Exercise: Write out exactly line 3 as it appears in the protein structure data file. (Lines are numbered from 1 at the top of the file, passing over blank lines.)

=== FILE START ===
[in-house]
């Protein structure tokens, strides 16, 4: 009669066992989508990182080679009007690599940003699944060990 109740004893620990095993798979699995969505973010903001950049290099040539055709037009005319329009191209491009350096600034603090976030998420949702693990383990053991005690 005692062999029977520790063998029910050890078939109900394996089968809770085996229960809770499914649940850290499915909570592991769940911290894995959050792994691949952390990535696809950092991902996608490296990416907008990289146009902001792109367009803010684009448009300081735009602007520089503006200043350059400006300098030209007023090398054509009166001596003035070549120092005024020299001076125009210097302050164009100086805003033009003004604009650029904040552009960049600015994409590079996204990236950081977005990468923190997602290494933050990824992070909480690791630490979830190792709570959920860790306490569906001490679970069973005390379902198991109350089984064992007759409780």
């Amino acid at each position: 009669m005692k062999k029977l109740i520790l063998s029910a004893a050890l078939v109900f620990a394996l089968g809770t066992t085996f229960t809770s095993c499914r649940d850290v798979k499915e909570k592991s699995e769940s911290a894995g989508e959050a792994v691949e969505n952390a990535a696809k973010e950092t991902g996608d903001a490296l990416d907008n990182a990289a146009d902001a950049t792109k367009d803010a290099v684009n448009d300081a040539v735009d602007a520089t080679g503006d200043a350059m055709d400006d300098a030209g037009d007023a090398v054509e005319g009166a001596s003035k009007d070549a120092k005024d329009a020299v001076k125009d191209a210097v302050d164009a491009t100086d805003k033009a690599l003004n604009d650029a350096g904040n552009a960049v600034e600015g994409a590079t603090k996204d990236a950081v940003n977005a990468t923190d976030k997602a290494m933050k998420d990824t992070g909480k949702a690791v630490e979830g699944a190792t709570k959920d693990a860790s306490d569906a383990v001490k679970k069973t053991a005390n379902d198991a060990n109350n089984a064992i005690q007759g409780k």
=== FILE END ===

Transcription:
């Amino acid at each position: 009669m005692k062999k029977l109740i520790l063998s029910a004893a050890l078939v109900f620990a394996l089968g809770t066992t085996f229960t809770s095993c499914r649940d850290v798979k499915e909570k592991s699995e769940s911290a894995g989508e959050a792994v691949e969505n952390a990535a696809k973010e950092t991902g996608d903001a490296l990416d907008n990182a990289a146009d902001a950049t792109k367009d803010a290099v684009n448009d300081a040539v735009d602007a520089t080679g503006d200043a350059m055709d400006d300098a030209g037009d007023a090398v054509e005319g009166a001596s003035k009007d070549a120092k005024d329009a020299v001076k125009d191209a210097v302050d164009a491009t100086d805003k033009a690599l003004n604009d650029a350096g904040n552009a960049v600034e600015g994409a590079t603090k996204d990236a950081v940003n977005a990468t923190d976030k997602a290494m933050k998420d990824t992070g909480k949702a690791v630490e979830g699944a190792t709570k959920d693990a860790s306490d569906a383990v001490k679970k069973t053991a005390n379902d198991a060990n109350n089984a064992i005690q007759g409780k």